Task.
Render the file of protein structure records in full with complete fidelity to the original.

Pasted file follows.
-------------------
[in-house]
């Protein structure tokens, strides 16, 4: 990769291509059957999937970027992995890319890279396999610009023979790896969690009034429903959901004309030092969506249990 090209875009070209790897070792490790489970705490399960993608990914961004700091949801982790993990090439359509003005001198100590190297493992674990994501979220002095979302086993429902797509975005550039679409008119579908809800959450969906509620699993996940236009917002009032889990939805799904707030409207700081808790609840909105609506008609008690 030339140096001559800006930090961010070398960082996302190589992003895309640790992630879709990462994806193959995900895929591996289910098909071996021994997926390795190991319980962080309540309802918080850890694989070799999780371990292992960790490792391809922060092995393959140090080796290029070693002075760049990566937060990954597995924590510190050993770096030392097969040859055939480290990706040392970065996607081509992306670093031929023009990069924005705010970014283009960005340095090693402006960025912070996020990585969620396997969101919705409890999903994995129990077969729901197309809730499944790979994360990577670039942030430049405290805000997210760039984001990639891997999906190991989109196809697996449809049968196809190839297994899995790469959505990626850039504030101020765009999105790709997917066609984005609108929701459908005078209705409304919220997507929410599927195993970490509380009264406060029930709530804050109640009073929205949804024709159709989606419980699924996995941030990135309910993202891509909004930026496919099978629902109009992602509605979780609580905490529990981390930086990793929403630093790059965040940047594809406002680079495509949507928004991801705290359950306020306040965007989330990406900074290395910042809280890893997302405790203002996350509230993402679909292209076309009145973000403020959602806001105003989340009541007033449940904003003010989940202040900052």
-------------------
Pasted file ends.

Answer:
[in-house]
């Protein structure tokens, strides 16, 4: 990769291509059957999937970027992995890319890279396999610009023979790896969690009034429903959901004309030092969506249990 090209875009070209790897070792490790489970705490399960993608990914961004700091949801982790993990090439359509003005001198100590190297493992674990994501979220002095979302086993429902797509975005550039679409008119579908809800959450969906509620699993996940236009917002009032889990939805799904707030409207700081808790609840909105609506008609008690 030339140096001559800006930090961010070398960082996302190589992003895309640790992630879709990462994806193959995900895929591996289910098909071996021994997926390795190991319980962080309540309802918080850890694989070799999780371990292992960790490792391809922060092995393959140090080796290029070693002075760049990566937060990954597995924590510190050993770096030392097969040859055939480290990706040392970065996607081509992306670093031929023009990069924005705010970014283009960005340095090693402006960025912070996020990585969620396997969101919705409890999903994995129990077969729901197309809730499944790979994360990577670039942030430049405290805000997210760039984001990639891997999906190991989109196809697996449809049968196809190839297994899995790469959505990626850039504030101020765009999105790709997917066609984005609108929701459908005078209705409304919220997507929410599927195993970490509380009264406060029930709530804050109640009073929205949804024709159709989606419980699924996995941030990135309910993202891509909004930026496919099978629902109009992602509605979780609580905490529990981390930086990793929403630093790059965040940047594809406002680079495509949507928004991801705290359950306020306040965007989330990406900074290395910042809280890893997302405790203002996350509230993402679909292209076309009145973000403020959602806001105003989340009541007033449940904003003010989940202040900052």